There were fish, mussels, turtles, birds, walnuts, pecans, hickory nuts and acorns, mulberries, blackberries, persimmons, plums, grapes, potato-size pawpaws with custardy taste such as those pictured at the right, honey from wild bees, hundreds of medicinal plants the knowledge of which now is lost, herbs to drive away evil spirits and to freshen water, yellow dyes from nettles, tanning agents from Black Oak, and hundreds of other natural gifts. Each thing had its season, its own special time to be harvested and relished, and possibly such a life was varied and meaningful in ways modern folk can no longer even imagine.
In addition to this bounty available from hunting and gathering, Indians of the Loess Hills, at the time of the Europeans' arrival, also practiced agriculture. In a communistic fashion, land around each village was considered to belong to the community as a whole, but each household was provided with a plot of ground to cultivate.
The three main crops were corn, beans, and various forms of squash. A certain pleasing harmony relates to this precise combination of foods. For, there is no more important element of the human diet than protein. Proteins are composed of a number of amino acids. But no foodstuff derived from plants and available to the Indians contained the full assortment of amino acids needed to enable the body to synthesize protein. In other words, if one ate only corn, or only beans, soon the body would deteriorate because of its inability to make protein.
However, when amino acids from corn are added to amino acids in beans, like parts of a puzzle, suddenly all the amino acids needed for protein synthesis are present, and the body can produce flourish. The various calorie-rich squashes, which were more like sweet pumpkins than our summer yellow squash, added their own tastes, as well as extra minerals and vitamins, which are no less important to good health.
One further good thing about corn, beans, and squash was that they could be stored for long periods of time. Whenever hunting and fishing was poor, and food from the forest was scant, there would be stockpiles of corn, beans, and squash. Of course, the Indians grew more than these three crops, especially melons, sunflowers, peas, and tobacco.
Though it's clear that the Indians had many food sources available to them, it's good to remember that quite a few food items we expect in a typical household were unknown to the Indians. Before the Europeans introduced them, the Indians had never seen cattle, pigs, sheep, goats, and chickens. Among the condiments brought over by the Europeans were olive oil, cinnamon, parsley, coriander, oregano, and black pepper. Europeans likewise introduced nuts and grains such as almonds, rice, wheat, and barley; and fruit and vegetables such as apples, oranges, grapes, lettuce, carrots, cauliflowers, potatoes (these relayed from Peru), and sugarcane.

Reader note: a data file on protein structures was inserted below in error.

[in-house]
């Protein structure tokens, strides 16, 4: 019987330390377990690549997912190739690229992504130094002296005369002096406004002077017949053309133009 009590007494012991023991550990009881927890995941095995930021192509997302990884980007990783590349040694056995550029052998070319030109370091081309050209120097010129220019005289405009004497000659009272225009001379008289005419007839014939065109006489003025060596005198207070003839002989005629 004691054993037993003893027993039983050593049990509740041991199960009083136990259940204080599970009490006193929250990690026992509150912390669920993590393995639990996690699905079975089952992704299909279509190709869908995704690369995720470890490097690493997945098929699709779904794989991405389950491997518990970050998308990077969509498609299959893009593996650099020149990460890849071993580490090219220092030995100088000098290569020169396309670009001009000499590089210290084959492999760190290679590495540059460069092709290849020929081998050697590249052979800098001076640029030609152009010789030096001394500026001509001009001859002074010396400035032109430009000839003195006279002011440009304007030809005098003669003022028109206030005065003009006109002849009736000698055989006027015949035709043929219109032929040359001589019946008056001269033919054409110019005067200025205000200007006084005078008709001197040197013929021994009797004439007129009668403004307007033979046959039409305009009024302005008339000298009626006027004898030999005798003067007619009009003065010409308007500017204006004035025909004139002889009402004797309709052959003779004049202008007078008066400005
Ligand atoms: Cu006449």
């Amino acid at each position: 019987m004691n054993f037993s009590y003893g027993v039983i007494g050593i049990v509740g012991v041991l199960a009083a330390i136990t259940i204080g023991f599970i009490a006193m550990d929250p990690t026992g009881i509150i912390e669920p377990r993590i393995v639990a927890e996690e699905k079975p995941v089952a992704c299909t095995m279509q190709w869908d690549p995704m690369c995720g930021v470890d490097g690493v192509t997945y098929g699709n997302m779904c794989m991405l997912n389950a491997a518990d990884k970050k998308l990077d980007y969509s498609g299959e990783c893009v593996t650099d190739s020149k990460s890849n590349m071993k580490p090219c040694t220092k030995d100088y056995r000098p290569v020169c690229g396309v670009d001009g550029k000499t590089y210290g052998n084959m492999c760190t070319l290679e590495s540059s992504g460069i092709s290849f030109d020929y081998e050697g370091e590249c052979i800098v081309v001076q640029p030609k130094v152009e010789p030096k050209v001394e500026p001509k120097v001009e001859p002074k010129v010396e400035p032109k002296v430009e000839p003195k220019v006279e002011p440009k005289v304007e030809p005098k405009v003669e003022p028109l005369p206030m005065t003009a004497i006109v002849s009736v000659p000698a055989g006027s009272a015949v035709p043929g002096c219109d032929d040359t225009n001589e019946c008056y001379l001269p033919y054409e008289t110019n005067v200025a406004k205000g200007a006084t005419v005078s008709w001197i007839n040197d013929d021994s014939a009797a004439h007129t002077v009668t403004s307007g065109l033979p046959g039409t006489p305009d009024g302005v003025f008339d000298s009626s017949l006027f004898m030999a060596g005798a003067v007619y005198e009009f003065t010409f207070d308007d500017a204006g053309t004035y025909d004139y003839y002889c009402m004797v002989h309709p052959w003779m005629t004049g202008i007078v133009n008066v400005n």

The Indians traded widely among themselves and other Indian nations. Loess-zone Indians could produce more deer skins and clay urns filled with bear oil than they needed, so these were among the items they traded for commodities unavailable here, such as conch shells from the ocean, used in ceremonies, and sheets of copper, from which ornaments could be fashioned.
By no means should Indian life be painted as ideal or utopian. The earliest Europeans often found Indian tribes at war with one another, and the Indians practiced slavery. Slaves were usually captured during the many inter-tribal wars. It is reported that to prevent escape, Indian slaveholders would sever the nerves or sinews of their slaves' feet just above the instep. With such painful and permanent damage to their feet, the slaves could hobble about the fields doing their work, but they could never expect to successfully flee from bondage.
Moreover, in the special case of the Natchez Indians, where a small elite tyrannically ruled over the masses, as with the Aztecs in central Mexico, the sun-god expected human sacrifices.
In fact, the loess-zone Indians appear to have shared a surprising number of traits with the indigenous people of Mexico and central America. For example, during the 1682 expedition of La Salle, Henri di Tonti noted that the Chickasaws inhabiting the loess-capped bluffs at or near present-day Memphis for the most part, like the Maya of central and southern Mexico, had "flat heads, which is considered a beauty among them, the women... flatten the heads of their [male] children, by means of a cushion which they put on the forehead and bind with a band, which they also fasten to the cradle..."
In 1699, when d'Iberville ascended the Mississippi from its mouth and stopped among the Houma Indians in or near Louisiana's loess-capped Tunica Hills, the Houmas regaled the Europeans with a "grand ball." Drums fashioned of gourds containing dry seeds were beat to begin the performance. A dance was performed by fifteen pretty young girls who wore skirts with feather and fur sashes. Their hair braids were adorned with tufts of feathers, and their bodies were ornamented with paint and tattoos. They kept time to the music with movements of feathered fans. About twenty young men wearing breechcloths, tattoos, and feathers in their hair also danced. Some breechcloths bore small metal discs which dangled to their knees and clanked together during the dance.
When Europeans arrived in the loess zone, Indian society was complex and diverse. As with all cultures, it was evolving in its own way toward some kind of more sophisticated order. However, what the Indian world would have been like if allowed to continue developing can now only be imagined, for when Europeans arrived the direction in which Indian society was developing was forever altered.